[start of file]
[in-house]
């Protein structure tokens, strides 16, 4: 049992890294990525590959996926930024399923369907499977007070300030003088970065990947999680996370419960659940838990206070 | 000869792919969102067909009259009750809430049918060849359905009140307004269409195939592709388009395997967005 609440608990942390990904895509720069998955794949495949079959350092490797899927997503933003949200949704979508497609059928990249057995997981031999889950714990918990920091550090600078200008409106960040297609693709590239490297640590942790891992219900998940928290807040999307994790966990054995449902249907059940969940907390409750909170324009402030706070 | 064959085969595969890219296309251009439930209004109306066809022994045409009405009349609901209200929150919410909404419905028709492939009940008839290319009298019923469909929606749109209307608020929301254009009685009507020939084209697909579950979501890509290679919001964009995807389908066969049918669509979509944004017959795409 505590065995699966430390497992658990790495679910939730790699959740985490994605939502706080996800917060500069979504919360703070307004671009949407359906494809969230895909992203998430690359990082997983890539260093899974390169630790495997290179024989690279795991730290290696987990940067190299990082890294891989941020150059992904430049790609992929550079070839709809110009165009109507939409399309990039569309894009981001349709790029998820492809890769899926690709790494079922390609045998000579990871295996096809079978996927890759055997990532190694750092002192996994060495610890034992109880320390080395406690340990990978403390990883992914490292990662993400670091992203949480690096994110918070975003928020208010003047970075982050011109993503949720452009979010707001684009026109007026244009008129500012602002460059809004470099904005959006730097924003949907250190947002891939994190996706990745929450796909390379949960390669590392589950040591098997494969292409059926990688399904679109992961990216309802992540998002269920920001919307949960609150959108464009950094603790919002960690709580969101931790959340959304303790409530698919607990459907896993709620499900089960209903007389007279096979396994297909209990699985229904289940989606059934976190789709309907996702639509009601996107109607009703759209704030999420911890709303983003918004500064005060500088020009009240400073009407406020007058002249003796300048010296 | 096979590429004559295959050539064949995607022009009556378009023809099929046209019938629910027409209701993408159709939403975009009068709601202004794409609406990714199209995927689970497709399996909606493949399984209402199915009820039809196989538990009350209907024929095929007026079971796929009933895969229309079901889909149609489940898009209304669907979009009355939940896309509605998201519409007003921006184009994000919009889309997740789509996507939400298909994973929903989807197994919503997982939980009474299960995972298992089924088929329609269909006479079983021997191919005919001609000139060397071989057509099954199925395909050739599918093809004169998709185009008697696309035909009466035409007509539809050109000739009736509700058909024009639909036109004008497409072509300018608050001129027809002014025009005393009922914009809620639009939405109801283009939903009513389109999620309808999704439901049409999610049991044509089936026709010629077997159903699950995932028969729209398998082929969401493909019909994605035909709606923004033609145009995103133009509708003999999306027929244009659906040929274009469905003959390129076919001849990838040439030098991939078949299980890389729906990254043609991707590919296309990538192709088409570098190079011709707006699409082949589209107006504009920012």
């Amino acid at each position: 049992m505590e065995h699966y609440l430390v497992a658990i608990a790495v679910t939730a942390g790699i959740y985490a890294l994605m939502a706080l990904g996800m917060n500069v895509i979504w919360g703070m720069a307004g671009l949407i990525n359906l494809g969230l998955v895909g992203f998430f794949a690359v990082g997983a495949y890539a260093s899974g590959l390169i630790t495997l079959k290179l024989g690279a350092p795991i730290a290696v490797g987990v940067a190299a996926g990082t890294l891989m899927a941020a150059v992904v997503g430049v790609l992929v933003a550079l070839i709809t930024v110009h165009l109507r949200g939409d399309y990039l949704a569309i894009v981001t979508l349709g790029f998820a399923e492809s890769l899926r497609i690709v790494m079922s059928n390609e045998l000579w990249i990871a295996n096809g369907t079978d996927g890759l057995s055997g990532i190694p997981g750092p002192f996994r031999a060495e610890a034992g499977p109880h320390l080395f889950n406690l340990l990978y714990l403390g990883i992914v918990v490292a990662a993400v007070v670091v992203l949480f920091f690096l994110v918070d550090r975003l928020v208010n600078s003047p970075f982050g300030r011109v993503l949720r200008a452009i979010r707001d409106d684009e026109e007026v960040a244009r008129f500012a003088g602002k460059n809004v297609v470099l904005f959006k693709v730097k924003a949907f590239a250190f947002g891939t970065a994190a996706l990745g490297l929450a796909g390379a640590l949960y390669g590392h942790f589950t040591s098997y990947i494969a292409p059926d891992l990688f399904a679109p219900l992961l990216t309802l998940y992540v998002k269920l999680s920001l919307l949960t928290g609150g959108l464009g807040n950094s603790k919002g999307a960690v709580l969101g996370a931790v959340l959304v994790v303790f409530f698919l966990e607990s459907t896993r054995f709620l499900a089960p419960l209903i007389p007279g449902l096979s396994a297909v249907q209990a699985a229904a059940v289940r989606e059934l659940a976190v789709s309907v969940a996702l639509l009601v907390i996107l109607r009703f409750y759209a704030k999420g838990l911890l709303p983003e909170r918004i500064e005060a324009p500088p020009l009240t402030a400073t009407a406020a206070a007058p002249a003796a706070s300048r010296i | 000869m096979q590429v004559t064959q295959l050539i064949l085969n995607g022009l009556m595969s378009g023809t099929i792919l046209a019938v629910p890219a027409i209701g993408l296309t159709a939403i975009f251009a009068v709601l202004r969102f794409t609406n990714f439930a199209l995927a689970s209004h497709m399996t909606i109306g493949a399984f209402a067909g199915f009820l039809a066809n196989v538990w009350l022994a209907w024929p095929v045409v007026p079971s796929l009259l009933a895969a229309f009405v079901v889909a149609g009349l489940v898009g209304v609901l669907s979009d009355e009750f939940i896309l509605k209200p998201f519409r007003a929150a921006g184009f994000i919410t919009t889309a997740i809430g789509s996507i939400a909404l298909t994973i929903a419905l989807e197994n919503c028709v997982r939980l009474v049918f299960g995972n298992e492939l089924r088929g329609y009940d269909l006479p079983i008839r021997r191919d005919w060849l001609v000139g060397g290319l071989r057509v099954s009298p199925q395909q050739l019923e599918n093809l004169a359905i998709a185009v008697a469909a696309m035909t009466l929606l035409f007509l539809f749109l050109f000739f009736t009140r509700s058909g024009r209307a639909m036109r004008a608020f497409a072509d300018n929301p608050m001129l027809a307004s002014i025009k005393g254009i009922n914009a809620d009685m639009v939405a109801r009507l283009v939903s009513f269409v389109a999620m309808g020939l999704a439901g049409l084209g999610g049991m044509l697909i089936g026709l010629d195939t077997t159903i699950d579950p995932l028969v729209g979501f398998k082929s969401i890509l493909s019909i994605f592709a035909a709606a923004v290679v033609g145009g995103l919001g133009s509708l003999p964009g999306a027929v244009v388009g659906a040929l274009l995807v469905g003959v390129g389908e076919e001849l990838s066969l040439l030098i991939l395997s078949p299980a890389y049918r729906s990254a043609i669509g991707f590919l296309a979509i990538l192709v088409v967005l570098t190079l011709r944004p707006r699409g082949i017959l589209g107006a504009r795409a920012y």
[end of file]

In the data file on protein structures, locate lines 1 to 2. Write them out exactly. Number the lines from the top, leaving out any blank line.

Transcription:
[in-house]
């Protein structure tokens, strides 16, 4: 049992890294990525590959996926930024399923369907499977007070300030003088970065990947999680996370419960659940838990206070 | 000869792919969102067909009259009750809430049918060849359905009140307004269409195939592709388009395997967005 609440608990942390990904895509720069998955794949495949079959350092490797899927997503933003949200949704979508497609059928990249057995997981031999889950714990918990920091550090600078200008409106960040297609693709590239490297640590942790891992219900998940928290807040999307994790966990054995449902249907059940969940907390409750909170324009402030706070 | 064959085969595969890219296309251009439930209004109306066809022994045409009405009349609901209200929150919410909404419905028709492939009940008839290319009298019923469909929606749109209307608020929301254009009685009507020939084209697909579950979501890509290679919001964009995807389908066969049918669509979509944004017959795409 505590065995699966430390497992658990790495679910939730790699959740985490994605939502706080996800917060500069979504919360703070307004671009949407359906494809969230895909992203998430690359990082997983890539260093899974390169630790495997290179024989690279795991730290290696987990940067190299990082890294891989941020150059992904430049790609992929550079070839709809110009165009109507939409399309990039569309894009981001349709790029998820492809890769899926690709790494079922390609045998000579990871295996096809079978996927890759055997990532190694750092002192996994060495610890034992109880320390080395406690340990990978403390990883992914490292990662993400670091992203949480690096994110918070975003928020208010003047970075982050011109993503949720452009979010707001684009026109007026244009008129500012602002460059809004470099904005959006730097924003949907250190947002891939994190996706990745929450796909390379949960390669590392589950040591098997494969292409059926990688399904679109992961990216309802992540998002269920920001919307949960609150959108464009950094603790919002960690709580969101931790959340959304303790409530698919607990459907896993709620499900089960209903007389007279096979396994297909209990699985229904289940989606059934976190789709309907996702639509009601996107109607009703759209704030999420911890709303983003918004500064005060500088020009009240400073009407406020007058002249003796300048010296 | 096979590429004559295959050539064949995607022009009556378009023809099929046209019938629910027409209701993408159709939403975009009068709601202004794409609406990714199209995927689970497709399996909606493949399984209402199915009820039809196989538990009350209907024929095929007026079971796929009933895969229309079901889909149609489940898009209304669907979009009355939940896309509605998201519409007003921006184009994000919009889309997740789509996507939400298909994973929903989807197994919503997982939980009474299960995972298992089924088929329609269909006479079983021997191919005919001609000139060397071989057509099954199925395909050739599918093809004169998709185009008697696309035909009466035409007509539809050109000739009736509700058909024009639909036109004008497409072509300018608050001129027809002014025009005393009922914009809620639009939405109801283009939903009513389109999620309808999704439901049409999610049991044509089936026709010629077997159903699950995932028969729209398998082929969401493909019909994605035909709606923004033609145009995103133009509708003999999306027929244009659906040929274009469905003959390129076919001849990838040439030098991939078949299980890389729906990254043609991707590919296309990538192709088409570098190079011709707006699409082949589209107006504009920012």